7 Systems Every Small Business Needs

by | Jun 22, 2020 | Entrepreneurship

Most small businesses can’t afford to waste money on technology they don’t need. Yet, many businesses end up paying for more tools than they need. My goal today is to help small businesses identify what they need and what they can cut. Cost cutting isn’t optional during this recession. So let’s look at a chart to get started. 

Every business needs to generate revenue. This requires four separate systems in most businesses. Sell systems help you tell people about your business like advertising. Contract systems let you send clients quotes and estimates. Payment systems get you paid. And delivery systems get your customer what they paid for.  Essential systems fall into one of these four buckets. These essential systems require three support systems to work correctly. 

These are: accounting, communication and productivity systems.Without communication tools like email it’d be impossible to work. You need all three systems for your business to run smoothly. 

Core Revenue Generation Systems

Sell Tools  

You need tools to help sell your product or service. Without effective sales systems you won’t hit your revenue numbers. Sales systems are very simple and often get confused with CRM. A sales system is the daily routine you use to generate revenue. Don’t confuse a sales tool with a sales system. 

Payment Tools

Every business needs to get paid. This means technology that allows you to accept payments from customers is essential. Tools like Square and Paypal help businesses get paid and track expenses. You don’t have a business unless you get paid. This tech is mission critical because I don’t think you’re planning to work for free.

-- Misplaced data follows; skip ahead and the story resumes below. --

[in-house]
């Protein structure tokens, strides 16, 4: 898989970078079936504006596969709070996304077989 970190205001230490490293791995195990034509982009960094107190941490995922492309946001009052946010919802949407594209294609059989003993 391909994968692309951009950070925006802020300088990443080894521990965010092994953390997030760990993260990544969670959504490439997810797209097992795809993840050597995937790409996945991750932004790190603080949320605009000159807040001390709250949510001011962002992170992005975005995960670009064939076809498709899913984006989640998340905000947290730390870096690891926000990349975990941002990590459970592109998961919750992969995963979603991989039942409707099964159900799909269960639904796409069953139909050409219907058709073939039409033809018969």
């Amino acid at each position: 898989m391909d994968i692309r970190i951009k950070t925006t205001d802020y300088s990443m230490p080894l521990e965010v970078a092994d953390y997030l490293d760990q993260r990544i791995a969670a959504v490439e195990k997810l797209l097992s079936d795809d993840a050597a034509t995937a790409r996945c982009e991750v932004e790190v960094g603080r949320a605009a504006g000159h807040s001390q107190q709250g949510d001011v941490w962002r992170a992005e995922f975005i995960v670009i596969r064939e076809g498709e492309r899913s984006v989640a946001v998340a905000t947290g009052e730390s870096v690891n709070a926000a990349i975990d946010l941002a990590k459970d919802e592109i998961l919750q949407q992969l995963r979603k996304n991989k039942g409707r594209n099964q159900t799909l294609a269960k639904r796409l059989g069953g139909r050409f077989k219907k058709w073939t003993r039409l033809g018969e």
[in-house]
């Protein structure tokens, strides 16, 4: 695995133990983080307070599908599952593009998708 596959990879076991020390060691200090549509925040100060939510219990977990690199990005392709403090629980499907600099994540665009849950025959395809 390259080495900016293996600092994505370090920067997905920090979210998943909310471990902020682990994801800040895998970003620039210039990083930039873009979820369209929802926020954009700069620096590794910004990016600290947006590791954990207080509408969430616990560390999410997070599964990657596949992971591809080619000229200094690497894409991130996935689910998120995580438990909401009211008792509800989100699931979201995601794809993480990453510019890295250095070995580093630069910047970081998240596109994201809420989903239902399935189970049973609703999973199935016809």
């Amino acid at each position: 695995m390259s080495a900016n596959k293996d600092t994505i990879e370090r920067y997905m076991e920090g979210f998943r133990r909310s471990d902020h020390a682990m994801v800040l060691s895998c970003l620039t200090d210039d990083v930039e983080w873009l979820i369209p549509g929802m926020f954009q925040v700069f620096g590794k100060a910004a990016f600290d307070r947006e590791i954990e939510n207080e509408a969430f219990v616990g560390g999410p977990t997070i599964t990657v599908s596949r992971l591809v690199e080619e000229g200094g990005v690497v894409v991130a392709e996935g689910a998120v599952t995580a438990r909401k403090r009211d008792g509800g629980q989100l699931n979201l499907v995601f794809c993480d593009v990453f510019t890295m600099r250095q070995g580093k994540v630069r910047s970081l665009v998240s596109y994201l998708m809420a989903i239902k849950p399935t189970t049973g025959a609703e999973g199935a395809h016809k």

Contracting Tools 

Clients need to understand what they’re buying. CPQ tools or Contract, Price and Quote tools enable your business to easily get clients quotes. Many businesses I’ve worked with in the past haven’t had effective CPQ systems in place. Generally, this leads to a slip-shod customer experience.   

Delivery Tools  

You need to deliver a product to clients once it’s sold. Delivery systems depend on your business. For example, a software developer needs a program to write and test code for his client. A market researcher needs SPSS to analyze research data. Any tool you need to get the client what they purchased is a delivery tool. These aren’t optional since you don’t have a business unless you deliver. 

Business Support Systems

Accounting Tools 

No matter the size of your business, you need to pay taxes and suppliers. This means you need to keep track of your books with accounting software. There’s no avoiding Uncle Sam which puts accounting software on our list of essential tools. The most common accounting software in the USA is Quickbooks.While other tools such as Freshbooks and Xero occupy niche parts of the market. 

Communication Tools 

You need to be able to communicate with customers and suppliers. This means you need email and a phone number. The two major email providers used by most businesses are G Suite and Office 365 aka Outlook. Email and phones aren’t optional, how much you need to pay for these systems varies based on your business needs.  There are a number of paid and free solutions available for your business.   


We live in a digital world, websites aren’t optional in 2020. You can even use a Google site and save some money.  There are a lot of tools on the market that let you build a website without writing a single line of code. The three most common tools are: WordPress, Squarespace, and Wix. These tools each offer different levels of features and customization. A website is an essential communication tool for most businesses. 

Productivity Tools 

You need productivity tools like a word processor and spreadsheets for your business. These systems aren’t optional for an online business. Productivity tools come in bundles with all the software your business needs. The most common products are Office 365, G Suite and Open Office. 


Don’t get me wrong, I love tools like Salesforce but the reality is that it’s not an essential system for most small businesses. As much as it pains me to say this most small businesses can probably get by running their business out of a spreadsheet. They can’t get by without paying taxes.  


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